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Update on the COX-2 Medications

By Ed Nguyen, M.D., Attending Physician at 75th St. & 126th St. Medical, Ocean Pines Medical & Doctors Weight Control & Wellness centers, Ocean City, MD.

As the debate over the efficacy and safety of COX-2 drugs continues, hearings have recently concluded at a Food and Drug Administration advisory panel assessing the continued usage of these drugs. At the center of the controversy is Vioxx (rofecoxib), produced by Merck, a COX-2 drug pulled from the market late last year. The medication arose concerns after a colon-cancer prevention study suggested a definite correlation between high-dose Vioxx usage and cardiac and stroke complications.

The good news for former Vioxx users is that the FDA panel has deemed Vioxx to be safe enough to be allowed back onto the U.S. market. Possible recommendations, however, might limit the use of this medication only to patients with a low risk of cardiac disease, might suggest a dosage reduction, or might require updated drug label warnings about possible hazards. Currently, the other COX-2 medications on the U.S. market are Celebrex (celecoxib) and Bextra (valdecoxib), both produced by Pfizer, though neither are not without controversy, too. Bextra is contraindicated in cardiac-bypass patients due to increased cardiac risk. While short-term and low-dose usage of either Celebrex or Bextra appears to pose little risk to regular patients, the long-term evidence is conflicting or incomplete, and opinions differ widely within the medical community.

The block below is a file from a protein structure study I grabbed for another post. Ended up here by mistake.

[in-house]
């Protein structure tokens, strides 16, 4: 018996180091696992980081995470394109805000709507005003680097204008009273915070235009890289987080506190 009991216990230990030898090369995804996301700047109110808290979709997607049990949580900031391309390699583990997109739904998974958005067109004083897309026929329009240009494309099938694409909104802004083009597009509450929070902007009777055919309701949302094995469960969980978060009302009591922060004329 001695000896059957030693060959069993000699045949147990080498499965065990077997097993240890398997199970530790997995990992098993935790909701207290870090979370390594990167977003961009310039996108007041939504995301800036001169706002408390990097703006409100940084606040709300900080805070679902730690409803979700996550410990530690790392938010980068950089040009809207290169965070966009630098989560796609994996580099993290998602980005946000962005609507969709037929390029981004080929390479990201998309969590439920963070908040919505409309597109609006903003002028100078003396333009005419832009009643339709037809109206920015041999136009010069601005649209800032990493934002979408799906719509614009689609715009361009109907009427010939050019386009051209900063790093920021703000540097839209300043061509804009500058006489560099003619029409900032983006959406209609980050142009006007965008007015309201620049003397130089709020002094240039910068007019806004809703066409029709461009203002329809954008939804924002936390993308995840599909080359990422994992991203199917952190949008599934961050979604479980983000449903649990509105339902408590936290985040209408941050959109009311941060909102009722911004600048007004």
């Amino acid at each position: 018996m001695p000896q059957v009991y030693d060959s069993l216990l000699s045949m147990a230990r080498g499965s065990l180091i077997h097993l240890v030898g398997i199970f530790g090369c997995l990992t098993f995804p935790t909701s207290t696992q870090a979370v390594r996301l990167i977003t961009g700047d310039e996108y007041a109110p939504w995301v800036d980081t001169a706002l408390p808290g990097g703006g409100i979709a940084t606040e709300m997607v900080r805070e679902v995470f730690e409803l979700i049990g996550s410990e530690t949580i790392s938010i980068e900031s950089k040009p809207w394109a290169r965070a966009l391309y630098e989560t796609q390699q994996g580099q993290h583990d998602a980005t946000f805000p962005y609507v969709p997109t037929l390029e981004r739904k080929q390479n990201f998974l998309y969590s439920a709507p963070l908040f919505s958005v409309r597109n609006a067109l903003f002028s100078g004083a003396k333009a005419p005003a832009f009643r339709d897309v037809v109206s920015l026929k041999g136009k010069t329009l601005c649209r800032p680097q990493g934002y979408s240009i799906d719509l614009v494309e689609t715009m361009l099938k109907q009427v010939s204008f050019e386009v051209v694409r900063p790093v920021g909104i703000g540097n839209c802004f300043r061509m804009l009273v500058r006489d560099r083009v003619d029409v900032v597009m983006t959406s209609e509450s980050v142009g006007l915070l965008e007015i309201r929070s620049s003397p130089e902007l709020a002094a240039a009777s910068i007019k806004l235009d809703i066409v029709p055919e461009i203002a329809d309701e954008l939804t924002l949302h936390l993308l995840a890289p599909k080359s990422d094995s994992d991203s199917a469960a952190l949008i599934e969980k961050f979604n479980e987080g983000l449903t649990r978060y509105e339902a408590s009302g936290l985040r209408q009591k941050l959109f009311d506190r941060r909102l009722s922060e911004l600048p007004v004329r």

The COX-2 drugs relieve the pain of arthritis by blocking an enzyme involved in the process of tissue inflammation. These drugs first arrived on the marketplace approximately six years ago as alternatives to the nonsteroidal anti-inflammatory drugs (NSAIDs). Vioxx in particular boasted a protective benefit over the gastrointestinal side effects common with NSAIDs.

Naturally, many patients may still express some concerns over the COX-2 medications as treatment for their arthritic pain. In such cases, low-dose aspirin or one of the NSAIDs still generally provides good degree of pain relief. The NSAIDs with the best safety profile include lodine (etodalac) at 400mg twice or three times a day and Relafen (nabumetone) at 500-750mg two or three times a day. Another promising NSAID is Mobic (meloxicam), although long-term studies on this medication at still ongoing.

Patients who are unable to take NSAIDS due to ulcers or other gastrointestinal complaints can certainly try Tylenol (acetaminophen), which is safe and efficacious at 1000mg three times a day. Glucosamine and chondroitin sulfate supplements are likewise perfectly safe, as both components are naturally-occurring in the body. Glucosamine promotes formation and repair of the cartilage in joints, while chondroitin helps to maintain the elasticity of cartilage. Patients can also try flaxseed or celery seed extract, both natural compounds. Flaxseed oil is high in LA, an essential fatty acid that is beneficial for heart disease and arthritis.

Above all, don't forget that exercise is crucial for people with arthritis. A sedentary lifestyle can actually make the pain worse. Even low-impact exercise (stretching, walking, swimming, for instance) is better than no exercise at all.

In the meantime, the continuing debate over the benefits versus risks of the COX-2 drugs is unlikely to be resolved anytime soon. Just keep in mind that there are other alternatives to fighting arthritic pain. Patients should consult with their personal physicians to determine what form of pain management is best suited for them.

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